As I get things started-up here in the next week or so, I will be doing about 2 months of "base." This is HRM training and will try to be pretty disciplined about it. I will be doing a lot of strength work, core-work, hiking/biking, etc. As I said previously, I will do a "fun run" once a week where I can go a little harder and have a little more "fun." But the HRM training is pretty key. I trust that approach for sure.
Think of how smart I will be by mid-March or April when I enter another phase? So, it's pretty silly to start to discuss "Sharpening" now. I will address the next phase with my higher priority races, too. But really the training is for the mountainous slopes of this beautiful planet, so my training will be pretty basic throughout. I am definitely, without at first realizing what I'm doing, training to train. Thanks, MF. My best years on the circuit will be when I turn 48. That's one way to look at it. Either way, I'll be having fun along the way.
Right now, I'm not doing anything. Professor Couzins' discussion of the off-season helped me shut things down a little more recently. I have to print part of that post here:
"First of all, what is the purpose of the off-season?
Simply, the purpose of the off-season is to shed ALL of the fatigue accumulated in the preceding season so that the athlete is starting from a blank slate at the start of the next preparation period. If you hold onto just 20% of your fatigue from the previous season, the cumulative effect means that after 5 years you’ll be starting the next season as fatigued as you were at your peak training volume 5 years ago. This is going to significantly compromise your ability to tolerate the extra training load that you want to do that season and ultimately lead to a plateau in your long term performance.
It should be noted that while studies have shown a significant correlation between performance fatigue and hormonal markers of over-reaching/over-training, less of a correlation has been exhibited between subjective ratings of fatigue and performance indicated fatigue. In other words, while you may feel ‘good to go’ and ready to start the next season, it is the lingering fatigue that you don’t feel that will ultimately limit your performance."
Other thoughts/variables that have affected the training now include anecdotal evidence about the Kenyans (when they're off they're off) and the general thought that I'm going to be training and racing (pretty hard/consistently) from January-February to November-December. That's a ton. Sitting on my ass right now is OKAY. Also, this week, the week my son was to go back to school and my break continued, starting a two week period where I might be able to get in some long hikes/jogs along beautiful trails in the beautiful winter air, my son has gotten very sick. He's asthmatic like me and has been battling. It's the worst. So, the PJs stay on and I read and day-dream A LOT. But I think it's the healthiest way either way. Should I be doing some aerobic stuff none the less? Sure it's the off season, but shouldn't I at least be at least skipping or playing hop-scotch? I think not. Again, the training will run consistently and seriously for like 11 months and despite some recovery periods, I will always look to get back on the horse, active recovery, etc. Right now, I should be contemplating the doughnut or the double IPA.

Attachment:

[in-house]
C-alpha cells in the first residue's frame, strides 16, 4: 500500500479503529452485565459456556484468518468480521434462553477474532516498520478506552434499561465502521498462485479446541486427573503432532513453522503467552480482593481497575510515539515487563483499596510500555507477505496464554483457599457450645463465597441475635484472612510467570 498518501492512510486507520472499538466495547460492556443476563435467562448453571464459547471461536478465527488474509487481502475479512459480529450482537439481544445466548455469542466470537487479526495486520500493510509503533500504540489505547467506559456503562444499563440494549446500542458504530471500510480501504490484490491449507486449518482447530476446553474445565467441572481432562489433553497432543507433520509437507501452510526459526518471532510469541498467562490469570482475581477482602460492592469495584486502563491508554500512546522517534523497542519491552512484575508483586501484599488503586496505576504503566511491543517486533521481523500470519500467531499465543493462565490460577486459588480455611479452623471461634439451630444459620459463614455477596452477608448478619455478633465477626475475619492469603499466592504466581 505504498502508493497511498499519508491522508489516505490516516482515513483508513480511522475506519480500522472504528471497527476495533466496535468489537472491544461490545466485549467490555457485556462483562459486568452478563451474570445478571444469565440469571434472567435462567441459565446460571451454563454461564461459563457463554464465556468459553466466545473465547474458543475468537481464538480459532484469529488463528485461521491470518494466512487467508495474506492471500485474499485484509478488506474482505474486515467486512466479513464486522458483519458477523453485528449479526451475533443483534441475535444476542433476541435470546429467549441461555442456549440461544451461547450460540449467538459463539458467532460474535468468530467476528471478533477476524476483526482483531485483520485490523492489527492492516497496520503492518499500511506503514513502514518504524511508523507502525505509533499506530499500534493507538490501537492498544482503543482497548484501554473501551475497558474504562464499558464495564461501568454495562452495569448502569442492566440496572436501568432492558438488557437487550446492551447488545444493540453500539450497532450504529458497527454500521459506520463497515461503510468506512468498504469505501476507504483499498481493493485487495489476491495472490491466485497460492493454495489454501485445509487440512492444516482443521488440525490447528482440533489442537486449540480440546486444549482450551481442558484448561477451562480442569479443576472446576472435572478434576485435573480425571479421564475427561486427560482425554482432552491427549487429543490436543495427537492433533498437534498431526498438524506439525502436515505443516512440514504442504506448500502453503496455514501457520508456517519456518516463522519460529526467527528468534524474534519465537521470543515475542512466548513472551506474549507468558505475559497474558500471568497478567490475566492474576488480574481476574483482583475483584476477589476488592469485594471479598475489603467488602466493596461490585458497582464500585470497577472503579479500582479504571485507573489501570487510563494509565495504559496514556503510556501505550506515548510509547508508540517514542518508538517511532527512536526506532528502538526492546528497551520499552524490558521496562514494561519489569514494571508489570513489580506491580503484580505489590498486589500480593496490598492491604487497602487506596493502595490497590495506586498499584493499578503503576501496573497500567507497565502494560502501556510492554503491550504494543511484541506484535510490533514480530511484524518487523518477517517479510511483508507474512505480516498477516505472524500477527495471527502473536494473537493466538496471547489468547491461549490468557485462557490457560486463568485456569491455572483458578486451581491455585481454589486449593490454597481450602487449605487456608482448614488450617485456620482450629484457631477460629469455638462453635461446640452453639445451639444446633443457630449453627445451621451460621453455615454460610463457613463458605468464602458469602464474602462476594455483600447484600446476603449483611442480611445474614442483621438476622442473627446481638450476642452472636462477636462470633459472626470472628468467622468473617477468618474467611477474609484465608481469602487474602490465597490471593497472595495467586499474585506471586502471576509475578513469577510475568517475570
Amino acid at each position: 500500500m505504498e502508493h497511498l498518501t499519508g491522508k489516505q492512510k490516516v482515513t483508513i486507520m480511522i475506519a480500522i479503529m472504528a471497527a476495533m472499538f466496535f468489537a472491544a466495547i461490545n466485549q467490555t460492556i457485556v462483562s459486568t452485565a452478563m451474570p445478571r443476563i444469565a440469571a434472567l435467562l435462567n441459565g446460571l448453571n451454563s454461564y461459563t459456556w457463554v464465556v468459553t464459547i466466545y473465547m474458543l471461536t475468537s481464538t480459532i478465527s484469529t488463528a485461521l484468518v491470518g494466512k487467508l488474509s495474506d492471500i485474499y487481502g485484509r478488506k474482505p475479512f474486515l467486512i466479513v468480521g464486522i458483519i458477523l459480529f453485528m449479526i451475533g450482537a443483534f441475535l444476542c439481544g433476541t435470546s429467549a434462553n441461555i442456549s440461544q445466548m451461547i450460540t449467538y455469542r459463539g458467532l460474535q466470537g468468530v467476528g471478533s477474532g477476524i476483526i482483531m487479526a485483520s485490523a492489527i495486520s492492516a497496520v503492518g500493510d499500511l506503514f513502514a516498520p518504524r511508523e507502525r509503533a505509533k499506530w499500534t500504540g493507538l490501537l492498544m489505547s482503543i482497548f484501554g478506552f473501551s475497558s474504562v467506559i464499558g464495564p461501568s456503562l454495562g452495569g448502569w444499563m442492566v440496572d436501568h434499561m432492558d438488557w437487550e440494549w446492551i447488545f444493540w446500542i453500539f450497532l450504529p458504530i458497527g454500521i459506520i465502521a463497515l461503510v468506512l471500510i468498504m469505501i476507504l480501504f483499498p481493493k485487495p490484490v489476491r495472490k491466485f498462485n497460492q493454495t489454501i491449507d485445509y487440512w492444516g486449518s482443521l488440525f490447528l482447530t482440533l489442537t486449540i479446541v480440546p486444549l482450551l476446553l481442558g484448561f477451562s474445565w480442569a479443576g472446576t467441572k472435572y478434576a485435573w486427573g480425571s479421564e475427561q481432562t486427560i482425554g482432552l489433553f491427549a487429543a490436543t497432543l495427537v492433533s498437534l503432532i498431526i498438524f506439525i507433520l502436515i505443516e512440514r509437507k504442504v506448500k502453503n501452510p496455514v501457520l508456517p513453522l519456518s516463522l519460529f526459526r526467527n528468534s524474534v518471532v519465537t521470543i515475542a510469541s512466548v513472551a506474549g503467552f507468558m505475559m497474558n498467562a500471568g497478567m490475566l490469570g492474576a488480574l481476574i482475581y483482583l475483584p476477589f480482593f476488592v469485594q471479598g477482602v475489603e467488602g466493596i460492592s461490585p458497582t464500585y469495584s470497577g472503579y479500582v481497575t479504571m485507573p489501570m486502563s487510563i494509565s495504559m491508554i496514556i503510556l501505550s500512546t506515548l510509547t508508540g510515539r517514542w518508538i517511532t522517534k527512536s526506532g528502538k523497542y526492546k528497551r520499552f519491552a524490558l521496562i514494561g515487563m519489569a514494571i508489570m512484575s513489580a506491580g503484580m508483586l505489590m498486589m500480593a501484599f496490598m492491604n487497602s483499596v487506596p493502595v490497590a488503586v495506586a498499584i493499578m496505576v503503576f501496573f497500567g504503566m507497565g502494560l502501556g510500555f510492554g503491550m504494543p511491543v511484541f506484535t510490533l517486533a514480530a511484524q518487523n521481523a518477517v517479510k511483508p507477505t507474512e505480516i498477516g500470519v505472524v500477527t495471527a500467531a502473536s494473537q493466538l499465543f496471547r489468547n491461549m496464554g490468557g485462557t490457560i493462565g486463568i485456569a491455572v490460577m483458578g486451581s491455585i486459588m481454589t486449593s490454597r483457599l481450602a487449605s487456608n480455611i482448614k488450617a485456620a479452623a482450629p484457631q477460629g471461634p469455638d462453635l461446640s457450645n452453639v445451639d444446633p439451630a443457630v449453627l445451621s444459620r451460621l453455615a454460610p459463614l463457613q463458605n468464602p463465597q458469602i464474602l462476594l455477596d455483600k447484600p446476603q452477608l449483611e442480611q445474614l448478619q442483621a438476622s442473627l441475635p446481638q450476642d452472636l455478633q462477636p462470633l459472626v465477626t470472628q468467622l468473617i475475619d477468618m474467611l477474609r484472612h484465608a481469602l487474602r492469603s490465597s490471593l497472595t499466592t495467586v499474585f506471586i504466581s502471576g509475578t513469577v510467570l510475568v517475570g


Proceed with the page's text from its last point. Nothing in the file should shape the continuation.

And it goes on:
That's where I'm at.
As I do start to train this weekend (in fact!!), I will pretty much stick to low and high aerobic work-outs. I don't think there's anything wrong with 150 HR. That's pretty Steady-State for me and very good for the aerobic system. So my HR for most of the first two months of the season will be 130 to 150. Of course, some strength work-outs (weights, core, etc.) will push the HR as will my fun run. I want to get strong. First things first. Building a strong engine and chassis will give my foundation so much more capability. Of course, volume is another factor. I won't dive in to 50 mile weeks right away, but will very much build quickly to some respectable mileage. If I'm taking it EZ, there's nothing wrong with working towards big weeks. I may have to work with hours of training since I'm not very fast, but that's fine. 1, 2 and 3 hour runs will be the ABC of my weeks.
Obviously, the 50k is on this season's "map." You betcha. I got a little squirrally last season - I probably should have done 50k in Vegas where I was strong. Instead, I ran the 25k with hawaii on the schedule. Errrr. Moving on . . .
I have a feeling this distance will come and go and I'll want more. That's the point of this interview with Dave Mackey. And besides, that's been my experience with most endeavors (at first you succeed and then you want more - in fact this is the root of some of my problems. . .). The 50k will encourage more responsibility, a better use of training, better nutrition and a stricter sleeping regimen (I can only hope). I'm looking forward to knocking down 5-6 hour events on my feet in the rocks and grass.
So, that's it for now. I have some specific things I want to post (links and tidbits from my reading) in the next few days. Plus, the training will resume pretty soon.
Goals (the checklist)
1. 10 races this year!
2. Discernible fitness gains!
a. Race results
b. HRM/speed improvements
3. Establish "the routine"!